Today we finally set out to explore the Touch Wood Sculpture Exhibition at VanDusen Botanical Garden. The weather was perfect for a leisurely stroll through the garden, and we saw a lot of the sculptures, but as you can see in the pictures, four of those were our favourites: Shattered Spheres (made of cedar shards) by Brent Comber, Cedar Ravens (stained with black milk paint) by Paul Burke, Nine Sentinels (broadleaf maple forms, standing in a circle) by Brent Comber and finally, Chickadees (various songbird houses, made of mixed woods) by Nathan Lee and Trevor Coghill.
Naturally, we also admired all the natural beauty there, including those beautiful sunflowers and water plants like water lilies.
Near the Nine Sentinels, with all those coloured maple leaves, it already looked like a bit of autumn. Besides, I also liked those reflections of a tree in the water, amazing, eh?
Anyway, as it was only early afternoon and we were in Vancouver already, we thought why not head over to the Vancouver Aquarium for a short visit? And that was what we did…
As it promised to be a warm summer day today, we made our way to Sasamat Lake, which is only about a 30 minute drive from us.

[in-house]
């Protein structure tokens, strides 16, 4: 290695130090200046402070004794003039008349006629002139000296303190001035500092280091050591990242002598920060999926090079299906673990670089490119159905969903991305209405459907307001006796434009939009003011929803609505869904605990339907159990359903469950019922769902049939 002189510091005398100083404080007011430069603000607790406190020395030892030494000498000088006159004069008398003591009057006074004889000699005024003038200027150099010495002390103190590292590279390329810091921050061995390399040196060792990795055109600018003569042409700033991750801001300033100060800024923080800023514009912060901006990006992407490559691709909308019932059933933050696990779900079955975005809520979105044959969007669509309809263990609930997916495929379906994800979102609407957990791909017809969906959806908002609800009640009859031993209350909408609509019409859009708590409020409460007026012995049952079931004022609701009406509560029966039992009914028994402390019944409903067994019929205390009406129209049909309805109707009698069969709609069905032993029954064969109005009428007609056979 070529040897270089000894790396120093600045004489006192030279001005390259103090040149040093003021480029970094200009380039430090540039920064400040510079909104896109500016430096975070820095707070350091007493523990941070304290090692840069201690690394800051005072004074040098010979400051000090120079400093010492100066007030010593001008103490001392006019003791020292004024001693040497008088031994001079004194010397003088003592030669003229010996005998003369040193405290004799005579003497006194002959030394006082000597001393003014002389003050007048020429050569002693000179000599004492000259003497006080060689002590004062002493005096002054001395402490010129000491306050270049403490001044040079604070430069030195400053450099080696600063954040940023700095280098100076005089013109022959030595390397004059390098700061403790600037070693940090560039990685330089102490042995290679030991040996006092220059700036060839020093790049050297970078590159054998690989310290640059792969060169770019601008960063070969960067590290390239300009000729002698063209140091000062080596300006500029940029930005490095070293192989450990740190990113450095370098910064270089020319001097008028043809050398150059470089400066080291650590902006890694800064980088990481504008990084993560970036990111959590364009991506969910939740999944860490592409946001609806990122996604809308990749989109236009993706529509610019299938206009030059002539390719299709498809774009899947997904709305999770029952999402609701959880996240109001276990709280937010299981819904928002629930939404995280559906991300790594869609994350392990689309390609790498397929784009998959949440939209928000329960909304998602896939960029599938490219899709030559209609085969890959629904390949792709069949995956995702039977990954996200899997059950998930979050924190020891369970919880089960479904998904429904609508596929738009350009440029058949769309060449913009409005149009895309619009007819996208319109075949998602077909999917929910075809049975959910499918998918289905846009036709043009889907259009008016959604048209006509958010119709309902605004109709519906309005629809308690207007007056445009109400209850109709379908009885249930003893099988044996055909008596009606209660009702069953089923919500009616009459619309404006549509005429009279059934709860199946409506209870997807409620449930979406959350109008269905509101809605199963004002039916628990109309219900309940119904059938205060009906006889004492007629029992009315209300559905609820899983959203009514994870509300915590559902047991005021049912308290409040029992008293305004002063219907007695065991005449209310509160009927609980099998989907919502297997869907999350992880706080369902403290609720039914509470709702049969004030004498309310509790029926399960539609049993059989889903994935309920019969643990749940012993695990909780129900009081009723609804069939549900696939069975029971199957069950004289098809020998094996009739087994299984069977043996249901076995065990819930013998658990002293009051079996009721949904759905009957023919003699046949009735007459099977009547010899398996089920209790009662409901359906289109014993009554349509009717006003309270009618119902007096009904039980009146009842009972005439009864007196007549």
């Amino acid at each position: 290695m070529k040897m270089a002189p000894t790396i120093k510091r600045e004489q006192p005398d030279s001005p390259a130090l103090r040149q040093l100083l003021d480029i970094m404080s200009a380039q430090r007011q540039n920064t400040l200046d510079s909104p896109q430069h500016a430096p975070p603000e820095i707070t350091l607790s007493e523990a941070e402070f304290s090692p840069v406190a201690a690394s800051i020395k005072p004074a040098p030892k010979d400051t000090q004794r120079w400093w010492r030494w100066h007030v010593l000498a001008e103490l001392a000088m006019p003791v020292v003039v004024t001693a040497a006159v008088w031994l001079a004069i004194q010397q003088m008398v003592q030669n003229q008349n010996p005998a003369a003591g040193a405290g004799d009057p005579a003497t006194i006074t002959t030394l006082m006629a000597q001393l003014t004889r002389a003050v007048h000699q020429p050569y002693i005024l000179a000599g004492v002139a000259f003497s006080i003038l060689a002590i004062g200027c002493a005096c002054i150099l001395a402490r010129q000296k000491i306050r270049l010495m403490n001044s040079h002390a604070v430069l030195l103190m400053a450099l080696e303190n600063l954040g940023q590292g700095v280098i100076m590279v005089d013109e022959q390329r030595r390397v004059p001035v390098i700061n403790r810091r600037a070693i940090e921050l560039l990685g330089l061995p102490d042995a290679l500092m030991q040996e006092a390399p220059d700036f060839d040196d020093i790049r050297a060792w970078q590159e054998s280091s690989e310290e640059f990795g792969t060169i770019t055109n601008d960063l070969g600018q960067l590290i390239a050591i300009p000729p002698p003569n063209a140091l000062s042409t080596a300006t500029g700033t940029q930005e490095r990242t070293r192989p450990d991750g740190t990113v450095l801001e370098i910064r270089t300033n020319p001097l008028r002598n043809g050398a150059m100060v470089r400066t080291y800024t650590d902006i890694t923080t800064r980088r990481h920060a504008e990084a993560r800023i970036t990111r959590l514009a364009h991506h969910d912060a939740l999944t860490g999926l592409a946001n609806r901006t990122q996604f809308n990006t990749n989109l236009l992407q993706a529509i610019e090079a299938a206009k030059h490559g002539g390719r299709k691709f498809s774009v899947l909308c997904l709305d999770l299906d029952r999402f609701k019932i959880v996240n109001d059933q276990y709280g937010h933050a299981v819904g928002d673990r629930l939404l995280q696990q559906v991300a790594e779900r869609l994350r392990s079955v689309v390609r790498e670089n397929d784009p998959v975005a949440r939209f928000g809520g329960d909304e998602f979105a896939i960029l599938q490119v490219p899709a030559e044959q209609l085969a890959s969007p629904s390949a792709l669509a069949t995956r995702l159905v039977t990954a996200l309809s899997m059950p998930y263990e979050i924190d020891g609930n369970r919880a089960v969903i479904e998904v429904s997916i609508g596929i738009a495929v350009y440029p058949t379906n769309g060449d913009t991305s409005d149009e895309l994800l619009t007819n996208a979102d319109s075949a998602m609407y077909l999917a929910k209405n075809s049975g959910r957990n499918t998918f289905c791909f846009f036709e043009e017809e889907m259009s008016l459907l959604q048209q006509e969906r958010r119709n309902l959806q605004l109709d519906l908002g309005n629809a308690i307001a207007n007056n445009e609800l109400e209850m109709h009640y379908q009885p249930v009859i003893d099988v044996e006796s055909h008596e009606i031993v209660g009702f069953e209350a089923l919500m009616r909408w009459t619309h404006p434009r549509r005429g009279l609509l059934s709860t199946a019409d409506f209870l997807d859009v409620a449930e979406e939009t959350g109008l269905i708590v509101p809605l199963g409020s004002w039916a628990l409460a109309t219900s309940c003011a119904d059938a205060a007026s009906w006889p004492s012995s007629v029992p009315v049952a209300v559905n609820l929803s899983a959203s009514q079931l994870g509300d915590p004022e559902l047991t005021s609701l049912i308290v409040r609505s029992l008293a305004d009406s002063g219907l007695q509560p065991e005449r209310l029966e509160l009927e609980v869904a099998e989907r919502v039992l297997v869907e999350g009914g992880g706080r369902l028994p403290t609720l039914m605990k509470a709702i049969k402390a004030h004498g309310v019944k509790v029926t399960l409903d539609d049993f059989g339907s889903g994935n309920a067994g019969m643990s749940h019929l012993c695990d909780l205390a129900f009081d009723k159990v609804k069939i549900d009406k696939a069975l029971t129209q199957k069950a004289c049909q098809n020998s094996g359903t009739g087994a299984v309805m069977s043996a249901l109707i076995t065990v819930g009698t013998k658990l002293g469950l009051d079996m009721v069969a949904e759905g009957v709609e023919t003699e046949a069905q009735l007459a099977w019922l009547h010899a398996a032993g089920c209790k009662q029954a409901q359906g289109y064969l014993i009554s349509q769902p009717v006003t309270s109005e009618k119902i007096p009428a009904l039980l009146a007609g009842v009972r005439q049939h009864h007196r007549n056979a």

When we arrived, we noticed that lots of other locals had had the same idea, as White Pine Beach and all other places around were packed with people, having brought everything for a whole day’s outing, including barbecues of all sizes.
Anyway, we still found a nice spot in the shade, and our boys couldn’t wait to jump into the water which was quite warm actually.
After having had some lunch, we went for a little hike around Sasamat Lake which was really nice, especially as most of the trail leads through the forest, is in the shade, and gives you spectacular views of the lake. On our hike, we also saw some Canada geese swimming on the lake, and some beautiful yellow water lilies that were frequently visited by blue damselflies. We even found some geocaches, but had to be very careful, because, surprisingly enough, quite a few people enjoyed the same hike that we did.
Although we enjoyed the swim (our boys) and the hike (all of us) there a lot, we didn’t stay too long and headed back home where Ben and Tom enjoyed swimming in the pool for hours…